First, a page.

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Very-low-calorie diet

From Wikipedia, the free encyclopedia

Very-low-calorie diets mostly consist of liquid drinks, although very-low-calorie meals also exist.
Very-low-calorie diets mostly consist of liquid drinks, although very-low-calorie meals also exist.

A very-low-calorie diet (VLCD), also known as semistarvation diet[1] and crash diet,[2][3][4][5][6][7] is a type of fad diet with very or extremely low daily food energy consumption. It is defined as a diet of 800 kilocalories (3,300 kJ) per day or less.[8][9] Modern medically supervised VLCDs use total meal replacements, with regulated formulations in Europe and Canada which contain the recommended daily requirements for vitamins, minerals, trace elements, fatty acids, protein and electrolyte balance. Carbohydrates may be entirely absent, or substituted for a portion of the protein; this choice has important metabolic effects.[10][11] Medically supervised VLCDs have specific therapeutic applications for rapid weight loss, such as in morbid obesity or before a bariatric surgery, using formulated, nutritionally complete liquid meals containing 800 kilocalories or less per day for a maximum of 12 weeks.[8][12][13][14]

Unmonitored VLCDs with insufficient or unbalanced nutrients can cause sudden death by cardiac arrest either by starvation or during refeeding.[15][16]

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  • ✪ Treatment of Obesity: Using a Very Low-Calorie Diet (VLCD)
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  • ✪ Intermittent Fasting VS Low-Calorie Diets
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Transcription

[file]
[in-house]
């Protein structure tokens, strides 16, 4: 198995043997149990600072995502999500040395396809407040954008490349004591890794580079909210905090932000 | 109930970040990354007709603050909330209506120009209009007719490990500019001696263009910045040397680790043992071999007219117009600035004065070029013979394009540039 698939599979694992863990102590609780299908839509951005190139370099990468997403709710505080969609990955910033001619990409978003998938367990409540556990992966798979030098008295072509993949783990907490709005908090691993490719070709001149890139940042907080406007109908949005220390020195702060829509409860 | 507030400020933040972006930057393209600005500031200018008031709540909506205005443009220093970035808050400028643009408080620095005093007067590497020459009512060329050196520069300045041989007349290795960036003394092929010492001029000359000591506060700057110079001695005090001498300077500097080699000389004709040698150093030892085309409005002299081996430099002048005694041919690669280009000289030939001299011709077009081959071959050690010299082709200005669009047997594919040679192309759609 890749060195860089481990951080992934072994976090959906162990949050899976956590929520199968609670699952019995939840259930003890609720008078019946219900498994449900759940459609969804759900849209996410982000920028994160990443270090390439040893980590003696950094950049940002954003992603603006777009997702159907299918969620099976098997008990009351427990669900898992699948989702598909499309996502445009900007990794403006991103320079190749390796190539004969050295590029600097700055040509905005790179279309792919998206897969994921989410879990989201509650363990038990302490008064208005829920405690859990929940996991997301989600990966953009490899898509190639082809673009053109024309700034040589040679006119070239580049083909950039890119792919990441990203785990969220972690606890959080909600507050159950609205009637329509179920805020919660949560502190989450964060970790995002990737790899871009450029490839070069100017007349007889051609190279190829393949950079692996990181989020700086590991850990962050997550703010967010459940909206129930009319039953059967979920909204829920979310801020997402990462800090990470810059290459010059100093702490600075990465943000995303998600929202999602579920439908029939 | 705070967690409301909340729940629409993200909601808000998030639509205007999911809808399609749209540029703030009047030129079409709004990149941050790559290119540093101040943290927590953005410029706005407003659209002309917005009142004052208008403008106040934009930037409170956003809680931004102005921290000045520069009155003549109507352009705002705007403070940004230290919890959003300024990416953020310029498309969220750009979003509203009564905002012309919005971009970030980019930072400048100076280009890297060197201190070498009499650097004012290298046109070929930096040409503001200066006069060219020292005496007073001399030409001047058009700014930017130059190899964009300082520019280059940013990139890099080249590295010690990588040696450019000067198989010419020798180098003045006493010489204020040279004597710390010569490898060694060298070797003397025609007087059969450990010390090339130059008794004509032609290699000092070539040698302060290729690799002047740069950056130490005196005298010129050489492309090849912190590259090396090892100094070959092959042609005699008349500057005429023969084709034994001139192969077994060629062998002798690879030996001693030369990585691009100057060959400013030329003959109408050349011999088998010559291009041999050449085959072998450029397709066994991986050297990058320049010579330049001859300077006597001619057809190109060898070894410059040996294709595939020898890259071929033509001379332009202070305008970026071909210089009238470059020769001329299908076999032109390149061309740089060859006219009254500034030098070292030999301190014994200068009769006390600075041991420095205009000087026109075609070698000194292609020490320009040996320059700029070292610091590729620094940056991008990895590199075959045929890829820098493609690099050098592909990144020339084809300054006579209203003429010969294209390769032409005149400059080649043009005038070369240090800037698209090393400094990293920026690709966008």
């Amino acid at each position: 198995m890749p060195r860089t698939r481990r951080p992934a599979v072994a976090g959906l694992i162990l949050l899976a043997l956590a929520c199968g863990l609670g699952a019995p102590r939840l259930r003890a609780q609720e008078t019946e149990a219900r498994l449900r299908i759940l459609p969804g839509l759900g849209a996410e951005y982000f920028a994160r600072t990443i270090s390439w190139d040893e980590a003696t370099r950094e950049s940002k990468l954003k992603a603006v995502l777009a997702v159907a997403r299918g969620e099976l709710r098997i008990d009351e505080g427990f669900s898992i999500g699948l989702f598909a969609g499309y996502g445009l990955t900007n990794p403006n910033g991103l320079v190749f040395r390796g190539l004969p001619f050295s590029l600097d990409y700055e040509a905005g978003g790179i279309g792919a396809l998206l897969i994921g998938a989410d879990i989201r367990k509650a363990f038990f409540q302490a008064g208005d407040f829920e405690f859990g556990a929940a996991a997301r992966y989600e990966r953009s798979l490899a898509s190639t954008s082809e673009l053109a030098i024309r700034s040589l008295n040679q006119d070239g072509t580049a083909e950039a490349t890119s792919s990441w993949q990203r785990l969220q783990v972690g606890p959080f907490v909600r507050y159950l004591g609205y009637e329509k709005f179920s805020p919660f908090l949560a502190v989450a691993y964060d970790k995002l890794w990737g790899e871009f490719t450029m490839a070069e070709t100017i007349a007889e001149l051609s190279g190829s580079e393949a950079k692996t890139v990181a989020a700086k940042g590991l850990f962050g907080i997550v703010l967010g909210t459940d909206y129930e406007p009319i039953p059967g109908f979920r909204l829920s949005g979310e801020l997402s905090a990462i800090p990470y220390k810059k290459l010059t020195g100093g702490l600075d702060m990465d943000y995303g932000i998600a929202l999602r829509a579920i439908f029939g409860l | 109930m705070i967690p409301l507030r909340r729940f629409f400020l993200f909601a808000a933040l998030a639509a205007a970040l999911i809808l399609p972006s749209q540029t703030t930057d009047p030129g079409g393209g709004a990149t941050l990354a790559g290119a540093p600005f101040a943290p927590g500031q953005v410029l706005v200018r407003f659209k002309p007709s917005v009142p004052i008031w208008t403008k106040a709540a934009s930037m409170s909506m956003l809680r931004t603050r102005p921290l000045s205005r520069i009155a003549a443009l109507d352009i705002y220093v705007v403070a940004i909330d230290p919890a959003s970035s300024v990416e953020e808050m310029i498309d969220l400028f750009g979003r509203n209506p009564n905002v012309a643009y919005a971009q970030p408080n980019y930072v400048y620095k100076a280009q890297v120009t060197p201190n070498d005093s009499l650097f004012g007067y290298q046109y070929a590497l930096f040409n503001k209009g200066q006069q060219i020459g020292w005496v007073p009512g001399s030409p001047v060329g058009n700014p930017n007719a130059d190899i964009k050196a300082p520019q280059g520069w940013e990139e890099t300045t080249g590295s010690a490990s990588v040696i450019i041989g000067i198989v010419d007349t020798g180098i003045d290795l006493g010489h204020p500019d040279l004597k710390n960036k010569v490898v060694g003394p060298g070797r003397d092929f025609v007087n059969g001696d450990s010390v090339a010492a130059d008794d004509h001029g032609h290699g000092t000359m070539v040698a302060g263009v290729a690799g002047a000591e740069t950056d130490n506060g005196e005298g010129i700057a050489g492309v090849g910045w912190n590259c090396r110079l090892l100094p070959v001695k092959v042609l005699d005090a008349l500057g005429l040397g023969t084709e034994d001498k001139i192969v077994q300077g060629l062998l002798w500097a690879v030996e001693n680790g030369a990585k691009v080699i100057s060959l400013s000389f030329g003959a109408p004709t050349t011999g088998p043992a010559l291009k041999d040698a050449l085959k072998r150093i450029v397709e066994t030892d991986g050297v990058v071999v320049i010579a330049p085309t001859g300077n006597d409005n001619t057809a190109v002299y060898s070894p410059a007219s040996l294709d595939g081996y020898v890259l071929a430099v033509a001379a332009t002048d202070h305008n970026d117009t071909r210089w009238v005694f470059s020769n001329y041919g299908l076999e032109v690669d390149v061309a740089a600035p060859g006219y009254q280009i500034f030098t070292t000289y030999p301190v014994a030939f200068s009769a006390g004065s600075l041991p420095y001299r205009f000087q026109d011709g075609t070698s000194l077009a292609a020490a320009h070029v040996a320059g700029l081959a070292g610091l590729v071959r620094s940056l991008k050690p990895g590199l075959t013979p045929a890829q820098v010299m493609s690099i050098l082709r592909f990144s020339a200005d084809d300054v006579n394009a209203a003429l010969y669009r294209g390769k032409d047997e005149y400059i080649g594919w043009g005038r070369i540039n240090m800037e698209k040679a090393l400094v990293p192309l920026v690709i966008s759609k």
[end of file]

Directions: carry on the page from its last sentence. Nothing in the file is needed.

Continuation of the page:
Contents

Definition

Very-low-calorie diets (VLCDs) are diets of 800 kilocalories (3,300 kJ) or less energy intake per day, whereas low-calorie diets are between 1000-1200 kcal per day.[8]

Health effects

The routine use of VLCDs is not recommended due to safety concerns, but this approach can be used under medical supervision if there is a clinical rationale for rapid weight loss in obese individuals, as part of a "multi-component weight management strategy" with continuous support and for a maximum of 12 weeks, according to the NICE 2014 guidelines.[12] The US dietary guidelines recommend that VLCDs can be used for weight loss in obese individuals only in limited circumstances and only under supervision by experienced personnel in a medical care setting where the individual can be medically monitored and high-intensity lifestyle intervention can be provided.[14] For the general public, VLCDs are not recommended due to low evidence.[13] As there are considerable risks of starvation with an inadequately composed or supervised VLCD, people attempting these diets must be monitored closely by a physician to prevent complications.[14][17]

VLCDs appear to be more effective than behavioral weight loss programs or other diets, achieving approximately 4 kilograms (8.8 lb) more weight loss at 1 year and greater sustained weight loss after several years.[10][18] When used in routine care, there is evidence that VLCDs achieve average weight loss at 1 year around 10 kilograms (22 lb)[19] or about 4% more weight loss over the short term.[20] VLCDs can achieve higher short-term weight loss compared to other more modest or gradual calorie restricted diets, and the maintained long-term weight loss is similar or greater.[10][21][22] VLCDs were shown to reduce lean body mass.[23][24] Combining VLCD with other obesity therapies yield more effective results in weight loss.[25] Low-calorie and very-low-calorie diets may produce faster weight loss within the first 1–2 weeks of starting compared to other diets, but this superficially faster loss is due to glycogen depletion and water loss in the lean body mass and is regained quickly afterward.[10]